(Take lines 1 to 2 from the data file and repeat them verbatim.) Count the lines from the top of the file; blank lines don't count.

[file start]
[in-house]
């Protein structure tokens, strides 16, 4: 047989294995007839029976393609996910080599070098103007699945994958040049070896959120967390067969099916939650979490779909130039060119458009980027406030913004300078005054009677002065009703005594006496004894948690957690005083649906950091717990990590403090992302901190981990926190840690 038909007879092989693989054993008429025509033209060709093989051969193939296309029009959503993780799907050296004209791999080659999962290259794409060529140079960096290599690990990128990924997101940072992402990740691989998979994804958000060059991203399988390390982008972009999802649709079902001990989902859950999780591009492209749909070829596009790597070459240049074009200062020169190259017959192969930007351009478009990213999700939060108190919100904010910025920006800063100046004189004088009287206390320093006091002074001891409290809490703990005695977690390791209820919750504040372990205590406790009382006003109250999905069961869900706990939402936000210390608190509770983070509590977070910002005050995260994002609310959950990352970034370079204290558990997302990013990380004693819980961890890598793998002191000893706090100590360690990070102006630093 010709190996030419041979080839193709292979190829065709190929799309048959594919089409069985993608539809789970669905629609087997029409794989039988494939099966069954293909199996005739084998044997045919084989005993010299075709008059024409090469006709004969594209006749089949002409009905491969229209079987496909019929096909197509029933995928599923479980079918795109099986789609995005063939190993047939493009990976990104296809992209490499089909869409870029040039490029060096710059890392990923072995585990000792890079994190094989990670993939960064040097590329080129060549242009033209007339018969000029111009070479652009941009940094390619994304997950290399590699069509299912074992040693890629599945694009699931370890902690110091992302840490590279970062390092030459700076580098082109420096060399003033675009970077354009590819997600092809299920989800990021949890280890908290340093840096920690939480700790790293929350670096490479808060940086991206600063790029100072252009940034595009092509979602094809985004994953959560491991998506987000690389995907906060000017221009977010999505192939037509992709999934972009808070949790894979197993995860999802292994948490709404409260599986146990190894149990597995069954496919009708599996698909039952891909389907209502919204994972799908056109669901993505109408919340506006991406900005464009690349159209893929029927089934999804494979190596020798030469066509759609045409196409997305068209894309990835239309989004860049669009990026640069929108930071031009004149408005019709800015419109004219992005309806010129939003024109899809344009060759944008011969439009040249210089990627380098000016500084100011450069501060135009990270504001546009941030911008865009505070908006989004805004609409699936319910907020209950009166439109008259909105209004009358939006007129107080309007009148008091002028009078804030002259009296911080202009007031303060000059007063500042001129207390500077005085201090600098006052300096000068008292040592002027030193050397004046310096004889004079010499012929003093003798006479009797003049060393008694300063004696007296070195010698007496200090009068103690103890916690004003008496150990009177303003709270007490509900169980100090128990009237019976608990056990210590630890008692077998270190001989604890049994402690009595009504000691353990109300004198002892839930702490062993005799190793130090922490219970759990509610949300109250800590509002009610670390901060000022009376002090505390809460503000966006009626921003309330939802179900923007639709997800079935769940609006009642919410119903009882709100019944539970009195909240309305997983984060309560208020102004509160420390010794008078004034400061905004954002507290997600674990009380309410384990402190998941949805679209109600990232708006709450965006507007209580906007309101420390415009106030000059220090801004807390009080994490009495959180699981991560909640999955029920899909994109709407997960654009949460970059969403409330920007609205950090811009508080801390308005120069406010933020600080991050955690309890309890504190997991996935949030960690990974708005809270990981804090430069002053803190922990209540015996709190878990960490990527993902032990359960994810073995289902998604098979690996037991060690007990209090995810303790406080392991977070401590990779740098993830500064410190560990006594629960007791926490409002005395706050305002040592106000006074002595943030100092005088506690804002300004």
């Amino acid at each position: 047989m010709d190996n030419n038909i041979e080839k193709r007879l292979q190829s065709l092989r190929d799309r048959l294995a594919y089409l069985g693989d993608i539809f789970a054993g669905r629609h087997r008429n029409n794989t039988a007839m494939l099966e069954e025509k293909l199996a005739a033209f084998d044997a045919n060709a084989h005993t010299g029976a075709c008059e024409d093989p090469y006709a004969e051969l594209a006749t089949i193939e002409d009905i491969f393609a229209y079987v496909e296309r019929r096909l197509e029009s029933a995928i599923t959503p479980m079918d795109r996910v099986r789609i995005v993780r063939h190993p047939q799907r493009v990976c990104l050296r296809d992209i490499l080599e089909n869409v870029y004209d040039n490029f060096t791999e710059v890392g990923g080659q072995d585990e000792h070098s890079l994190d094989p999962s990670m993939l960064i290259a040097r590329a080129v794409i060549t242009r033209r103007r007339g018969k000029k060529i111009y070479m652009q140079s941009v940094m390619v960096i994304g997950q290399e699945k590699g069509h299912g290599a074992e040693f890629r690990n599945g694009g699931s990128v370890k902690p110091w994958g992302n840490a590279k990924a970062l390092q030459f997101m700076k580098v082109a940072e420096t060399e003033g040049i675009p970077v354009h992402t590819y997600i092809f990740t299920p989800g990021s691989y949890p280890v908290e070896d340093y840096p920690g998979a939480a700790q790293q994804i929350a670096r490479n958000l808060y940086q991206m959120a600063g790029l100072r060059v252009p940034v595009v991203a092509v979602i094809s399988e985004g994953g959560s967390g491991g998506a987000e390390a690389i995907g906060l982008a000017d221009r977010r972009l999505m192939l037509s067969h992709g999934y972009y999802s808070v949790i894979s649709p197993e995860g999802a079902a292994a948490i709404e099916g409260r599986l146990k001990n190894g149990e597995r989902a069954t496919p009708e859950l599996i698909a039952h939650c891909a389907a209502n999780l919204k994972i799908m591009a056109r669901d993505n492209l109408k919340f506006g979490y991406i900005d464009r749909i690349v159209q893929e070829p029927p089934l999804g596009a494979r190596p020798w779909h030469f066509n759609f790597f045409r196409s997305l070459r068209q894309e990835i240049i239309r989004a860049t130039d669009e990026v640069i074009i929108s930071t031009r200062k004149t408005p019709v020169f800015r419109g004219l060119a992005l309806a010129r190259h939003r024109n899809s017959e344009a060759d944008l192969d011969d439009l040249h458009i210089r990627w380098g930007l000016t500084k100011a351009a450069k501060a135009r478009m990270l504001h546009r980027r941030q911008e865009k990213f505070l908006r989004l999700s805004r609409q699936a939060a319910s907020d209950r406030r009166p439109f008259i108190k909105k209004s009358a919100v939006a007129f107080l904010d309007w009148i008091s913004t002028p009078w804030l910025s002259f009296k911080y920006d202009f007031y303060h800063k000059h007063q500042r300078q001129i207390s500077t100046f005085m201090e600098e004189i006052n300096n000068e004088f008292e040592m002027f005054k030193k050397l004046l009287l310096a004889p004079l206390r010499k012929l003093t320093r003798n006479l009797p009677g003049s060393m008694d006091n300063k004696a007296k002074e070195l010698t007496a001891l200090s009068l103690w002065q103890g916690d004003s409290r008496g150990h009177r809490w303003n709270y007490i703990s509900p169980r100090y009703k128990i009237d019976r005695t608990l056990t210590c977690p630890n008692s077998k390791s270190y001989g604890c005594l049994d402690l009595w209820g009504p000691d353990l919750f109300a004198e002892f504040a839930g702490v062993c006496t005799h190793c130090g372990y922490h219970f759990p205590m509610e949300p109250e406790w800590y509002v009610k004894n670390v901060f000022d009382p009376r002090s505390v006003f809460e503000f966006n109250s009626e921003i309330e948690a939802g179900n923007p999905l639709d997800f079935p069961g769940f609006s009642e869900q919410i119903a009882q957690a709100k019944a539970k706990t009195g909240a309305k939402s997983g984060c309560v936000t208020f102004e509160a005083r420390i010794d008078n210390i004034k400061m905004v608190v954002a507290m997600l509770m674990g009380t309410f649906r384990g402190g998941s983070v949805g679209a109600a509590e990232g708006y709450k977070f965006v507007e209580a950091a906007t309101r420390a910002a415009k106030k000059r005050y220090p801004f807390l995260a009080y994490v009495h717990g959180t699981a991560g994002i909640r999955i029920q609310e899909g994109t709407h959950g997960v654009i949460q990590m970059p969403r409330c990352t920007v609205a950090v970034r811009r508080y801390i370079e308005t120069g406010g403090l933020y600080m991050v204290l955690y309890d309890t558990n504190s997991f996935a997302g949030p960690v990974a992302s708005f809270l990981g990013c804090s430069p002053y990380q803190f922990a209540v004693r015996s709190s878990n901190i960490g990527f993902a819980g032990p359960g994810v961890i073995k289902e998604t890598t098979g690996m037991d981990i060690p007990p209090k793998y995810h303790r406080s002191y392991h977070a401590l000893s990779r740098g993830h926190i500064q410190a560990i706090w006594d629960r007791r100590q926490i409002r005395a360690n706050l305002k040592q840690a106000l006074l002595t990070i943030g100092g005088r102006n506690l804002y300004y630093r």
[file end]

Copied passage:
[in-house]
């Protein structure tokens, strides 16, 4: 047989294995007839029976393609996910080599070098103007699945994958040049070896959120967390067969099916939650979490779909130039060119458009980027406030913004300078005054009677002065009703005594006496004894948690957690005083649906950091717990990590403090992302901190981990926190840690 038909007879092989693989054993008429025509033209060709093989051969193939296309029009959503993780799907050296004209791999080659999962290259794409060529140079960096290599690990990128990924997101940072992402990740691989998979994804958000060059991203399988390390982008972009999802649709079902001990989902859950999780591009492209749909070829596009790597070459240049074009200062020169190259017959192969930007351009478009990213999700939060108190919100904010910025920006800063100046004189004088009287206390320093006091002074001891409290809490703990005695977690390791209820919750504040372990205590406790009382006003109250999905069961869900706990939402936000210390608190509770983070509590977070910002005050995260994002609310959950990352970034370079204290558990997302990013990380004693819980961890890598793998002191000893706090100590360690990070102006630093 010709190996030419041979080839193709292979190829065709190929799309048959594919089409069985993608539809789970669905629609087997029409794989039988494939099966069954293909199996005739084998044997045919084989005993010299075709008059024409090469006709004969594209006749089949002409009905491969229209079987496909019929096909197509029933995928599923479980079918795109099986789609995005063939190993047939493009990976990104296809992209490499089909869409870029040039490029060096710059890392990923072995585990000792890079994190094989990670993939960064040097590329080129060549242009033209007339018969000029111009070479652009941009940094390619994304997950290399590699069509299912074992040693890629599945694009699931370890902690110091992302840490590279970062390092030459700076580098082109420096060399003033675009970077354009590819997600092809299920989800990021949890280890908290340093840096920690939480700790790293929350670096490479808060940086991206600063790029100072252009940034595009092509979602094809985004994953959560491991998506987000690389995907906060000017221009977010999505192939037509992709999934972009808070949790894979197993995860999802292994948490709404409260599986146990190894149990597995069954496919009708599996698909039952891909389907209502919204994972799908056109669901993505109408919340506006991406900005464009690349159209893929029927089934999804494979190596020798030469066509759609045409196409997305068209894309990835239309989004860049669009990026640069929108930071031009004149408005019709800015419109004219992005309806010129939003024109899809344009060759944008011969439009040249210089990627380098000016500084100011450069501060135009990270504001546009941030911008865009505070908006989004805004609409699936319910907020209950009166439109008259909105209004009358939006007129107080309007009148008091002028009078804030002259009296911080202009007031303060000059007063500042001129207390500077005085201090600098006052300096000068008292040592002027030193050397004046310096004889004079010499012929003093003798006479009797003049060393008694300063004696007296070195010698007496200090009068103690103890916690004003008496150990009177303003709270007490509900169980100090128990009237019976608990056990210590630890008692077998270190001989604890049994402690009595009504000691353990109300004198002892839930702490062993005799190793130090922490219970759990509610949300109250800590509002009610670390901060000022009376002090505390809460503000966006009626921003309330939802179900923007639709997800079935769940609006009642919410119903009882709100019944539970009195909240309305997983984060309560208020102004509160420390010794008078004034400061905004954002507290997600674990009380309410384990402190998941949805679209109600990232708006709450965006507007209580906007309101420390415009106030000059220090801004807390009080994490009495959180699981991560909640999955029920899909994109709407997960654009949460970059969403409330920007609205950090811009508080801390308005120069406010933020600080991050955690309890309890504190997991996935949030960690990974708005809270990981804090430069002053803190922990209540015996709190878990960490990527993902032990359960994810073995289902998604098979690996037991060690007990209090995810303790406080392991977070401590990779740098993830500064410190560990006594629960007791926490409002005395706050305002040592106000006074002595943030100092005088506690804002300004």